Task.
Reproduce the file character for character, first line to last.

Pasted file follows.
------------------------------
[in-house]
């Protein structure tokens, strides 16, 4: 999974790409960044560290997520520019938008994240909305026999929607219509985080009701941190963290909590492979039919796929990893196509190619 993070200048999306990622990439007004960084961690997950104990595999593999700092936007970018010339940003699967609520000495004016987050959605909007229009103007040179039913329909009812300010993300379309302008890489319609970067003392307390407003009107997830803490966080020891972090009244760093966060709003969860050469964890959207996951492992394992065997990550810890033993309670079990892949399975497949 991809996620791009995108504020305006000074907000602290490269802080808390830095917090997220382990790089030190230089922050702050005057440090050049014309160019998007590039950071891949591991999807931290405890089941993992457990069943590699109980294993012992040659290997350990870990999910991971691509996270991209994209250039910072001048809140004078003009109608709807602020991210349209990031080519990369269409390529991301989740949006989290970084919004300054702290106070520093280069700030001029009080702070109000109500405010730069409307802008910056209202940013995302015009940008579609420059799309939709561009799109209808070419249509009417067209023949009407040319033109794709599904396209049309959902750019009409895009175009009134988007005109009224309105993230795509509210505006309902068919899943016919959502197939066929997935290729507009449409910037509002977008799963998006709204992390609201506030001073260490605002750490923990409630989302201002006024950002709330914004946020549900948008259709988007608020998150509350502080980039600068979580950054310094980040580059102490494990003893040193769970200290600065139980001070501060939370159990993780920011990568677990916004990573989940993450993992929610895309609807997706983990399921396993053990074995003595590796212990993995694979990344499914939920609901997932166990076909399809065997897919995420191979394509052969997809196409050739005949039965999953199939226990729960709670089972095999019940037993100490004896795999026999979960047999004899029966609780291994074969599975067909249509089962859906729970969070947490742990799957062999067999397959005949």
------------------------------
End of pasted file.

[in-house]
């Protein structure tokens, strides 16, 4: 999974790409960044560290997520520019938008994240909305026999929607219509985080009701941190963290909590492979039919796929990893196509190619 993070200048999306990622990439007004960084961690997950104990595999593999700092936007970018010339940003699967609520000495004016987050959605909007229009103007040179039913329909009812300010993300379309302008890489319609970067003392307390407003009107997830803490966080020891972090009244760093966060709003969860050469964890959207996951492992394992065997990550810890033993309670079990892949399975497949 991809996620791009995108504020305006000074907000602290490269802080808390830095917090997220382990790089030190230089922050702050005057440090050049014309160019998007590039950071891949591991999807931290405890089941993992457990069943590699109980294993012992040659290997350990870990999910991971691509996270991209994209250039910072001048809140004078003009109608709807602020991210349209990031080519990369269409390529991301989740949006989290970084919004300054702290106070520093280069700030001029009080702070109000109500405010730069409307802008910056209202940013995302015009940008579609420059799309939709561009799109209808070419249509009417067209023949009407040319033109794709599904396209049309959902750019009409895009175009009134988007005109009224309105993230795509509210505006309902068919899943016919959502197939066929997935290729507009449409910037509002977008799963998006709204992390609201506030001073260490605002750490923990409630989302201002006024950002709330914004946020549900948008259709988007608020998150509350502080980039600068979580950054310094980040580059102490494990003893040193769970200290600065139980001070501060939370159990993780920011990568677990916004990573989940993450993992929610895309609807997706983990399921396993053990074995003595590796212990993995694979990344499914939920609901997932166990076909399809065997897919995420191979394509052969997809196409050739005949039965999953199939226990729960709670089972095999019940037993100490004896795999026999979960047999004899029966609780291994074969599975067909249509089962859906729970969070947490742990799957062999067999397959005949």